FEB. 8, UPDATE– A teacher’s aide at Northside Elementary School in Savannah has been fired amid concerns that special education students may have been dosed with a non-prescription supplement in a plan to sedate them.
Savannah police on Friday confirmed an investigation is underway, and said the district attorney general’s office is looking into the matter.
Hardin County Director of Schools Michael Davis said last Thursday that he terminated the aide on Jan. 29 for several conduct violations, including an unauthorized photograph of students.
He said he had evidence the aide conspired with a friend who did not work at the school to bring her some over-the-counter melatonin “gummie” pills, with the possible intent of sedating children in her special ed pre-K and kindergarten classroom.
Melatonin is a hormone found naturally in the body that can be made synthetically in a laboratory and is sold and advertised as a sleep aid.
Davis said he was notified of some instant messaging “Snapchat” posts the aide allegedly made about being frustrated by the behavior of the special education kids in her care, and her apparently wanting them to go to sleep or at the least calm down.
In the Snapchat exchange on Dec. 13, 2017, the 40-year-old aide is alleged to have asked a friend to buy a bottle of melatonin gummies and leave them in the aide’s car parked at Northside.
Later the same day, the aide posted a picture on Snapshat showing two of the special ed kids, with one asleep and the other sitting up on a cot, Davis said.
According to the director, security camera video at the school captured footage of the aide walking to the school exit doors and returning momentarily with what appears to be a vitamin or medication bottle in her hand.
Security video at Walmart shows the aide’s acquaintance buying the melatonin pills, and police also obtained a copy of the receipt, he said.
Davis said the now former aide contends the Snapchat exchange was “just a joke” and denies giving any pills to the students.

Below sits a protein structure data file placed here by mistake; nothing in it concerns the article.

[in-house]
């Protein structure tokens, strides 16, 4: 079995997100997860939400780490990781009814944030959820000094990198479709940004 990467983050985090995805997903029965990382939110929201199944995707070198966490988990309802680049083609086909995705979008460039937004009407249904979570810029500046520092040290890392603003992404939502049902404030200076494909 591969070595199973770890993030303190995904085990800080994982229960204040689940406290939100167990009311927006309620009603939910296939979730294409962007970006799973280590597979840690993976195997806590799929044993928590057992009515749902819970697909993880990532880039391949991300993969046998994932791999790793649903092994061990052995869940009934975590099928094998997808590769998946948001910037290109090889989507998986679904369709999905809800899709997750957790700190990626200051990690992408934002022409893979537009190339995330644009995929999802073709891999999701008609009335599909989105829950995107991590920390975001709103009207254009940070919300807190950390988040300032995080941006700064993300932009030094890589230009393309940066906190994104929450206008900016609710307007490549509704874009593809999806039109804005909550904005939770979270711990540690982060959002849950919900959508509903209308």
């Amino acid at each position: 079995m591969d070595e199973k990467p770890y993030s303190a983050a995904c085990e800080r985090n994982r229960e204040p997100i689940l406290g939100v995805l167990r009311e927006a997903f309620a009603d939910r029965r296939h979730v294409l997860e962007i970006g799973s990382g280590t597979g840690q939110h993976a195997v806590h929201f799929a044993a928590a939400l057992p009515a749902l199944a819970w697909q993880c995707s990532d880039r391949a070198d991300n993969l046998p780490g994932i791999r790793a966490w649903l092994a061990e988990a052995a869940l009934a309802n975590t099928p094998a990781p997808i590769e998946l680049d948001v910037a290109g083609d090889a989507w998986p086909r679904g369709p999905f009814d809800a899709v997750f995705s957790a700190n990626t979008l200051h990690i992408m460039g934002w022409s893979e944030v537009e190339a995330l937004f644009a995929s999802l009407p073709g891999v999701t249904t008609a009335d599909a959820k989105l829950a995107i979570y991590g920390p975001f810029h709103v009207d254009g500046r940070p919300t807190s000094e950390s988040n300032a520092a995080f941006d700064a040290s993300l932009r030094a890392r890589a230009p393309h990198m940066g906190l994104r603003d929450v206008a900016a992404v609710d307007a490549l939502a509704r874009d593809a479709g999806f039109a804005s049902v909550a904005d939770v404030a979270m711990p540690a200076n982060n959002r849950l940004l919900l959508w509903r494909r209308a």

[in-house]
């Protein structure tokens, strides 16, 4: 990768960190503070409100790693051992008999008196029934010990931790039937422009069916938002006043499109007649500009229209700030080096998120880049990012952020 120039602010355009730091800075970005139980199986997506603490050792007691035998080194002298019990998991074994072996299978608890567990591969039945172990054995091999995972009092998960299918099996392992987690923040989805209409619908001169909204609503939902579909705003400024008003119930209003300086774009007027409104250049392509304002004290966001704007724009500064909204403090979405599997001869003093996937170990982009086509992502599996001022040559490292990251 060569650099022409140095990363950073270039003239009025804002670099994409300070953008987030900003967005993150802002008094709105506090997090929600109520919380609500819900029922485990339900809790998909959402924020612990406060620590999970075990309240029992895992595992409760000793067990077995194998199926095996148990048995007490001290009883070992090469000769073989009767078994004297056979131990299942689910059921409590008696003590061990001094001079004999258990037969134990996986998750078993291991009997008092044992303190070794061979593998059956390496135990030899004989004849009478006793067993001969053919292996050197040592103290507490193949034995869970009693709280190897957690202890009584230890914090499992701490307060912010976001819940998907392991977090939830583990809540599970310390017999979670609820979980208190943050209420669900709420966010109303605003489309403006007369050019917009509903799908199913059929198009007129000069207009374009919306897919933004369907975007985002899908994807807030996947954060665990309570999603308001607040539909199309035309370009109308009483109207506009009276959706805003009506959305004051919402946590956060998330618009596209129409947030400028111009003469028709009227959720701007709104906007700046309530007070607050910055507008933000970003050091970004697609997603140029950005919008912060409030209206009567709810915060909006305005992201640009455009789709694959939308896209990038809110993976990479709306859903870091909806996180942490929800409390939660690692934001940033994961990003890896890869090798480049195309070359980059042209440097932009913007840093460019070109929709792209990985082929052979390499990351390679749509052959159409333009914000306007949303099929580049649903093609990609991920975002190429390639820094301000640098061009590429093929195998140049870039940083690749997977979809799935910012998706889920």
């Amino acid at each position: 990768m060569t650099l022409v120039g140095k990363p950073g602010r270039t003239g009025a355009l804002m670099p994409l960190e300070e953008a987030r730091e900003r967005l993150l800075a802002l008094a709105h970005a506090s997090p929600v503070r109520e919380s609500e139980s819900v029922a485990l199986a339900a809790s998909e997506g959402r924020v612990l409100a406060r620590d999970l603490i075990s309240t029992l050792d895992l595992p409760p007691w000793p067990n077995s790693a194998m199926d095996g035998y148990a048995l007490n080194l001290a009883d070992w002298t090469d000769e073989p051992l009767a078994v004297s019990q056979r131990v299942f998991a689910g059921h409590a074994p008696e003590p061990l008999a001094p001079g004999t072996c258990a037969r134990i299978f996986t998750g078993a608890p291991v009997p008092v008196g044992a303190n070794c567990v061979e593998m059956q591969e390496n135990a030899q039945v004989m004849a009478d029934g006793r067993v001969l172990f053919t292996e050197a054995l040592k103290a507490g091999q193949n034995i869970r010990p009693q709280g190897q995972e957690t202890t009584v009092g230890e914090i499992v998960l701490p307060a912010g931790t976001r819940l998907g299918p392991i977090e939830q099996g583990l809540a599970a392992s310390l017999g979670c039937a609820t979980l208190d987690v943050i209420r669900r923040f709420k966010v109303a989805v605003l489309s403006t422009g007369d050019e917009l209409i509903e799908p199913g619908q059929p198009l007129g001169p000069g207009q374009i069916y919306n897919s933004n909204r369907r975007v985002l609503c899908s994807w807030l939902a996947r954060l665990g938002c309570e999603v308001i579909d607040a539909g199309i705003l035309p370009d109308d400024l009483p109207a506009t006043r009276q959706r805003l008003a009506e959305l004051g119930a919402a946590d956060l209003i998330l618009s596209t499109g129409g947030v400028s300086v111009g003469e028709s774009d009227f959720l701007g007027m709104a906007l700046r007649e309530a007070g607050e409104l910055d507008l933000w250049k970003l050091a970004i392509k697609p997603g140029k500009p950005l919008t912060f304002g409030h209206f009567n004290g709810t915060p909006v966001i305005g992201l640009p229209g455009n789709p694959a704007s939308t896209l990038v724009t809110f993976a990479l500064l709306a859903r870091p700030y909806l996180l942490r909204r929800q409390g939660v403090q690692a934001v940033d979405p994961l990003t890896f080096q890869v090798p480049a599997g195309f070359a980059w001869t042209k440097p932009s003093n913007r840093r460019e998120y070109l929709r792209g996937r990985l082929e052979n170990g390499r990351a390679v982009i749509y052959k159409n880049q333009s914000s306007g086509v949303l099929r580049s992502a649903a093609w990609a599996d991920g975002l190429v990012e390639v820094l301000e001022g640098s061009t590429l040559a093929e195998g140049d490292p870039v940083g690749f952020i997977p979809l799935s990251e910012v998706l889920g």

He said he notified parents of the children in the class the day after confronting the aide and firing her, and shared the details with them.
The Courier filed a formal public records request with the Hardin County Board of Education and was provided the aide’s personnel file containing information about the alleged incident.
In a record of the Snapchat conversation, the aide allegedly tells the friend to bring her the melatonin gummies “before I hurt this kid.”
The conversation continues, “He’s spit on me, threw his shoe on me, put boogers on me. Hit me. Now I’m gonna put his a-- to sleep.”
Also in the conversation the aide allegedly says, “Girl, I passing them out like candy. The crazy slept 2 hours, the other we had to wake up.”
(Ed. note: Quotes edited for spelling and clarity.)
Davis’ notes of the interviews with the teacher and other adults who worked with the aide are in her personnel file. According to those notes no adult saw her give anything resembling candy or snacks to the students.
Davis added that because there are no witnesses or cameras in the classroom, he can’t prove any children were given melatonin. However, he said the aide had been alone with some students for several minutes at a time on that day in a “sensory room.”
Sensory rooms are a therapeutic space designed to help children focus themselves so they can be better prepared for learning and interacting with others.
The friend who bought the melatonin, according to authorities, said in a statement to police also in the personnel file, that the aide “told me she had given the children the gummies.”
There were no interviews with the students because of their age, and many of them are incapable of communicating, Davis said.
Assistant District Attorney Vance Dennis said Monday that the matter is under investigation, but no charges have been filed.
In accordance with a longstanding Courier policy, the newspaper is not identifying the former aide at this time because she has not been charged.
A local attorney who said he is representing her did not respond to a request for comment.